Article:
A couple of weeks ago I began Weight Watchers.  Deborah and I agreed to join together and support each other in our bid to live a longer, healthier life.  A noble goal, for sure but painful as all heck.

But I’m not writing this to gripe about hunger pangs but to share my good experiences so far.

As of this morning, I’ve lost eight pounds.  I’m far from being a slight man – but closer to my immediate goal of my last known football playing weight, circa 1994.

Weight Watchers is pretty simple plan.  Upon checking in at the tao of badass our weekly Weight Watchers meeting, we are given a weekly allotment of points to manage our daily food intake.  It’s important to track your food intake and stay within your daily points allowance.

“Points Plus” values are assigned to all foods based on their fat, protein, carbohydrate and fibre content.  The handy guidebook they provide has all the essentials.  The online “E-tools” has a fairly significant database of foods, restaurants and recipes and is a great way to keep track of your points consumption.  If you are unable to find the Points Plus value – you can always calculate it manually using e-tools.

Each and every food you buy at the grocery store has a mandatory nutritional facts label.  It’s good to know – even if you’re not on a diet – how much fat and other nutrients are in the foods you are eating.

I’ve had a couple of issues though.  For the last two nights, I’ve awoken to low-blood sugar.  As a diabetic, I’m used to regulating my blood sugar according to my old, less-than-healthy diet.  In a bid to accelerate my weight loss, I’ve been attempting to cope with eating less than my daily Weight Watchers point allowance.  Probably not the best idea.

Despite my recent blood sugar issues, it’s actually been a fairly easy ride for me.  Because of my weight, height, age and body mass index – I’ve been assigned the task of eating 62 points per day.  I feel bad for my Honey, who has to graze on a meagre 34 points.  But we are also given 49 weekly points as a supplement, or to use for treats and dining out, while I also tried to exercise a little more to help with this and even get some supplements online to improve my performance, go to the Quinnova site so you can find more about this.

I have had to give up the high-fat foods.  We have resorted to packing a lunch, mostly leftovers and low-point snacks, instead of dining out everyday.  It really requires a change of attitude but it’s still quite as fulfilling.

The best part of the diet so far are the new recipes.  Deborah has been cooking up a storm for the past two weeks, trying new things, fresh ingredients and new recipes.  I think she’s enjoying it as much as I am.  Deborah is an amazing cook, much like her mom, Wendy.  The incredible taste is second only to the Love that she puts into her cooking for the girls and I.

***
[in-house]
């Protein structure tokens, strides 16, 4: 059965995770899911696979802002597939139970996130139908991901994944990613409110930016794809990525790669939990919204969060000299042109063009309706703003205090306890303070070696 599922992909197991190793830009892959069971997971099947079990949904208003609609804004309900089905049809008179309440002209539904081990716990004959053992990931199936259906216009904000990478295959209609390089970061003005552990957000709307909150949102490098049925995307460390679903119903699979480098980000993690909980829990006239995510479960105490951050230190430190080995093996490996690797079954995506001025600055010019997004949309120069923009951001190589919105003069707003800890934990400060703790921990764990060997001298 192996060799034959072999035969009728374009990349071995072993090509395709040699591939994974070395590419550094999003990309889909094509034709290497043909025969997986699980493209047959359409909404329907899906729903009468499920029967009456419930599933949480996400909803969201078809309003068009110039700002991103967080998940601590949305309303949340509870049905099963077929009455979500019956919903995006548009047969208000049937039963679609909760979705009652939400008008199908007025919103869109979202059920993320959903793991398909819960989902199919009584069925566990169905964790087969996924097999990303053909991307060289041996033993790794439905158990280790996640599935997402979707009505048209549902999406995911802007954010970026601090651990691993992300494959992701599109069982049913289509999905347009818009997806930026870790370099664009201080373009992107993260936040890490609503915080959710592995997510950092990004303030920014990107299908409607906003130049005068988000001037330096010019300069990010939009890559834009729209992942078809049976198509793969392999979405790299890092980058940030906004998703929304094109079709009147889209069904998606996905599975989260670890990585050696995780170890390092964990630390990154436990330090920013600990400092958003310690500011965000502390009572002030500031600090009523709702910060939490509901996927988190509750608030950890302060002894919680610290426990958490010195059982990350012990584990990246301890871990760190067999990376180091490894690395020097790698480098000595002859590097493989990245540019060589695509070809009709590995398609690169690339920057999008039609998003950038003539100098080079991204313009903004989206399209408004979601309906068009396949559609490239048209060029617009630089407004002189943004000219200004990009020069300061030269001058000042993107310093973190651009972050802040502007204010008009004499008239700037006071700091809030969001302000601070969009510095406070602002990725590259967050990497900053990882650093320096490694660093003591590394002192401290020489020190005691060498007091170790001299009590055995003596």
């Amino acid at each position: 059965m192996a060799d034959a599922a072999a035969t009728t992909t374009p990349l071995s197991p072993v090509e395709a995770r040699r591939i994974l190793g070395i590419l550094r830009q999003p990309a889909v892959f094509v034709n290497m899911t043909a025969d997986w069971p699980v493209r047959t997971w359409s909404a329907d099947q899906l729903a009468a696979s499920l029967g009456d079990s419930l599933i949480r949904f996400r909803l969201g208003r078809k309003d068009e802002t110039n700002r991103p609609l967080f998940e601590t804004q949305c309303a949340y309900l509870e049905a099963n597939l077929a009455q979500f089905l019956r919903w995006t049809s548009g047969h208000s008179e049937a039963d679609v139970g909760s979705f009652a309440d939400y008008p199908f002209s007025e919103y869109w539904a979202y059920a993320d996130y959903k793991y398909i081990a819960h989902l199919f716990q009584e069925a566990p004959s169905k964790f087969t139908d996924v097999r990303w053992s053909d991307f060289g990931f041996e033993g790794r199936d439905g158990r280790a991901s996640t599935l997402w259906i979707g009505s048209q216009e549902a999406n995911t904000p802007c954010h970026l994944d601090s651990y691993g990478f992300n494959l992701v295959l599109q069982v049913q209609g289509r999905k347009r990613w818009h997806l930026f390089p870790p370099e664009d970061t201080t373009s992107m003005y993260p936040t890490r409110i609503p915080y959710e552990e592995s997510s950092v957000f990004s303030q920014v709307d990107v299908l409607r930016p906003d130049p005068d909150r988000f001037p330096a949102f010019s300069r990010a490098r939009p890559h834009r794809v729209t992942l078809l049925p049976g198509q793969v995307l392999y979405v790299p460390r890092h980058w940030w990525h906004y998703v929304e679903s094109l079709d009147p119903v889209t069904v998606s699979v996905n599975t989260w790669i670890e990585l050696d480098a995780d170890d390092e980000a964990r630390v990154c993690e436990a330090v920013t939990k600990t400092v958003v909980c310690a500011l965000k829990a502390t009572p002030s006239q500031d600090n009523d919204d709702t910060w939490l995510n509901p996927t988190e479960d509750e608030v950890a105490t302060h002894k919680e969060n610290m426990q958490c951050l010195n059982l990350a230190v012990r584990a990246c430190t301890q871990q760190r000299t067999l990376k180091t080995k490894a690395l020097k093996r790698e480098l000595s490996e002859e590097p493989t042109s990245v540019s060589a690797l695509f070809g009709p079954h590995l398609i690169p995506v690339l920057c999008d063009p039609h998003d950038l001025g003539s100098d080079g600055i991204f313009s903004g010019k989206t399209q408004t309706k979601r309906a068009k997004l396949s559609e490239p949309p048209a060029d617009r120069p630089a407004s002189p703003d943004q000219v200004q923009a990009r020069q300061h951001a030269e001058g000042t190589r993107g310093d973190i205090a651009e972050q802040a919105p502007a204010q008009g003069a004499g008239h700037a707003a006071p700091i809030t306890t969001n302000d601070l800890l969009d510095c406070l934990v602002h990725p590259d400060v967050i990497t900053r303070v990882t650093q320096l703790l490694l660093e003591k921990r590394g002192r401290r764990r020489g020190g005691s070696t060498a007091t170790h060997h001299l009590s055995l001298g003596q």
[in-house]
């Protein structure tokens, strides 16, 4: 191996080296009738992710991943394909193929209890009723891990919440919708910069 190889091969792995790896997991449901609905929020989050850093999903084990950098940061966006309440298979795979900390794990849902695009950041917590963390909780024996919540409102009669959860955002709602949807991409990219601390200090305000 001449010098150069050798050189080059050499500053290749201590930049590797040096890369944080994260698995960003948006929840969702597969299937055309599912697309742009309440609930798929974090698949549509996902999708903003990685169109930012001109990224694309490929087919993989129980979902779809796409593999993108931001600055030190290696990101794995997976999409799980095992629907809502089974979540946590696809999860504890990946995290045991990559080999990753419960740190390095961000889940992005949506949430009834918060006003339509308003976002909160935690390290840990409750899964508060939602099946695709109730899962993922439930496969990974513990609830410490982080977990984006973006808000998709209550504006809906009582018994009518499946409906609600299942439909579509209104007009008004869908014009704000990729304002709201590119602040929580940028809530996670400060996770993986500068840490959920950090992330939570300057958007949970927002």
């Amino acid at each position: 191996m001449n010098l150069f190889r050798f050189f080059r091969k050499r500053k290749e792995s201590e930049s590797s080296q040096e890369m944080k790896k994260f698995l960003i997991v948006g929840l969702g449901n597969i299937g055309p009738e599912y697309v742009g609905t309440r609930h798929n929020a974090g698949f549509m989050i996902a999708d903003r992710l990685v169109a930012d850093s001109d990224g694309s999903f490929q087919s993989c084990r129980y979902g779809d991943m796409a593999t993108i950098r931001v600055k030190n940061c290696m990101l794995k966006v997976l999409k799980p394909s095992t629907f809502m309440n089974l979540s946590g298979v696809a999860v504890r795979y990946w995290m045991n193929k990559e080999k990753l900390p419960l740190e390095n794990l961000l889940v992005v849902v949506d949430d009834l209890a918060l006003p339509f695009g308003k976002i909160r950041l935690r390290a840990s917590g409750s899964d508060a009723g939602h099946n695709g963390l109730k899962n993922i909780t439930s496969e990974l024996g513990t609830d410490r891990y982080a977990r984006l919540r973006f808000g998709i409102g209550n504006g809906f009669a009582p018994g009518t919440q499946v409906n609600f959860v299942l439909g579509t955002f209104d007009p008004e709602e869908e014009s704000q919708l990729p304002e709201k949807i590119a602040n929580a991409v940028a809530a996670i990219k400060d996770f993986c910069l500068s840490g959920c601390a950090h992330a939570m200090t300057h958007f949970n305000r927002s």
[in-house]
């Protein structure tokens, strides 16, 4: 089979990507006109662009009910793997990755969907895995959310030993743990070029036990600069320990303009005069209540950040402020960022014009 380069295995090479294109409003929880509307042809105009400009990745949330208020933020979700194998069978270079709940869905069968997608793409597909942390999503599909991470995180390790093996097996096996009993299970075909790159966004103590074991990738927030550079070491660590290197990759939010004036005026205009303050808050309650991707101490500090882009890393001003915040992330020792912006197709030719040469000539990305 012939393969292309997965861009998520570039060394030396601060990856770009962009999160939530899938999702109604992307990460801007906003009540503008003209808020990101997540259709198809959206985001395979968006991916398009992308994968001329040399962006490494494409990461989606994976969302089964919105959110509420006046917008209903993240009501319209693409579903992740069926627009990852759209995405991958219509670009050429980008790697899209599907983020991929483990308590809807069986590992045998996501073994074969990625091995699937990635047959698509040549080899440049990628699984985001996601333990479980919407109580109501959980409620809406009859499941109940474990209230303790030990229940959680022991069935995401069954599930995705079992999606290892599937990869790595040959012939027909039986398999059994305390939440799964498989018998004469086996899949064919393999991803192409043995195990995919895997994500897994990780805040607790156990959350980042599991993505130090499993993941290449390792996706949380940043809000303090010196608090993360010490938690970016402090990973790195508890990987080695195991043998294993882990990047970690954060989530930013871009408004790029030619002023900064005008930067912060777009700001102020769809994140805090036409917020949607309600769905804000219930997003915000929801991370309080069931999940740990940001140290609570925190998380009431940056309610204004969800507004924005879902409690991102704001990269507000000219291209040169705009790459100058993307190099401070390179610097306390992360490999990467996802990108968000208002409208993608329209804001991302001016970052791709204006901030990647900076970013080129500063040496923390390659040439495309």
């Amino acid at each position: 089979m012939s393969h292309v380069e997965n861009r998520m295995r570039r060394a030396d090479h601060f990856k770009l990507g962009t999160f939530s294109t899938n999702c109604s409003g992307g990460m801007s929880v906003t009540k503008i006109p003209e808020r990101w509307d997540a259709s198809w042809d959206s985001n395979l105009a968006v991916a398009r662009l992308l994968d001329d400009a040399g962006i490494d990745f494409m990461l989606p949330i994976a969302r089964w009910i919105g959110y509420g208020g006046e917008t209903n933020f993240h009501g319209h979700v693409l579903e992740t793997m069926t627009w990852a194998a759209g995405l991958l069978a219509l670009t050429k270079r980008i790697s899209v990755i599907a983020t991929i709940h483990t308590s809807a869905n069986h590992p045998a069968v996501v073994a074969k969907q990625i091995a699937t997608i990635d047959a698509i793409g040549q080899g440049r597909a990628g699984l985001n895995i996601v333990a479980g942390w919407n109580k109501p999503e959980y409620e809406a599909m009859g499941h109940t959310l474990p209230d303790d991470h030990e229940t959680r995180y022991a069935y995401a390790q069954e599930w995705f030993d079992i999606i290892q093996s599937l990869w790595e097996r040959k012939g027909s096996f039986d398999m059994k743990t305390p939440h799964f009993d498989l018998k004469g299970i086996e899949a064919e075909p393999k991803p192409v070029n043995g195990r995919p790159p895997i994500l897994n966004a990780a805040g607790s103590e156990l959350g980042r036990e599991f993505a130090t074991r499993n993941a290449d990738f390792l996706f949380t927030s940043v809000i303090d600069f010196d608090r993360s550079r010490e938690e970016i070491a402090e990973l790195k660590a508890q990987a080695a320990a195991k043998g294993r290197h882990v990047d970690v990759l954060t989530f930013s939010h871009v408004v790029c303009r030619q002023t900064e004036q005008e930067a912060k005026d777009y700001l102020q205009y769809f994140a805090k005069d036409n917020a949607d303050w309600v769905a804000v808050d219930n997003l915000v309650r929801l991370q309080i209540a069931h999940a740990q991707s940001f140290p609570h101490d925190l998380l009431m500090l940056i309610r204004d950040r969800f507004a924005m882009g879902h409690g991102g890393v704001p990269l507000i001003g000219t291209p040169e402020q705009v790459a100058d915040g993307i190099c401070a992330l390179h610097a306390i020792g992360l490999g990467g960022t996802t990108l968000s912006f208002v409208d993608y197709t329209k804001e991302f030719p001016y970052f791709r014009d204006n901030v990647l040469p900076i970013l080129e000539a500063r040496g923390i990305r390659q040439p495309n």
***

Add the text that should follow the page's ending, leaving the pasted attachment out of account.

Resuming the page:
Last night, Deb prepared roasted chicken with fennel.  To be honest, I was sceptical of the onion-like look and texture of the cooked fennel.  (I appreciate the taste that an onion adds to cooking, but dislike actually eating them.)  However, I quickly got past the look and texture and rather enjoyed this new dish.  I’ve included the recipe below.

I can do without the potatoes on consecutive days though.

One of the best recipes Deb made was the 0-point vegetable soup.  When I first started Weight Watchers I lived on that stuff.  Not only was the soup delicious, it was hardy.  Full of cabbage, carrots, zucchini and all matter of assorted veggies.  It was what really filled me up, long after the single-cup portions of brown rice or whole-wheat pasta had disappeared.

Portion control is something that I’m learning.  Along with keeping track of the food and points you consume.  Thus far, these have been the keys to success.

This week I’m going to add regular exercise into my plan.  I’m going to start with some cardio, three times per week.  Just 20 or 30 minutes at a time.  Eventually, I’ll add some strength training – which I really enjoy anyway.

It’s been well over a year since I hit the gym.  It was so much easier when I was on the road and was able to use hotel fitness facilities.  These days, the challenge is going to be to fit exercise into our work and commuting schedule.  I think that’ll be the toughest challenge.

Roasted Chicken and Fennel

Chicken and fennel is a fresh, flavourful combination. Put some potatoes in the oven on another rack and you’ve got a delicious roasted meal.


  • 1 pound(s) uncooked boneless, skinless chicken breast
  • 1 Tbsp table salt, divided
  • 1/4 tsp red pepper flakes, crushed
  • 1 large red onion(s), thinly sliced
  • 1 medium fennel bulb(s), (reserve greens for garnish)
  • 1/2 cup(s) white wine
  • 2 tsp olive oil


Preheat oven to 425ºF.

Rub 1/2 teaspoon of salt and red pepper flakes on both sides of chicken.

Place onion and fennel on bottom of a roasting pan; place chicken on top. Add wine and roast until chicken is cooked through, about 20 minutes. Remove chicken from pan; stir vegetables and place back in oven. Reduce oven to 325ºF; roast vegetables, uncovered, until completely caramelized, about 35 to 40 minutes more.

Roughly shred chicken with two forks.

When vegetables are done, remove pan from oven and add chicken; toss well to coat. Drizzle with oil and season to taste with remaining salt; toss to coat. Garnish with fennel greens.

Yields about 1 1/4 cups per serving.

For a more colourful meal, add 4 julienned carrots with the fennel and onions. Finish the dish with a sprinkling of minced parsley.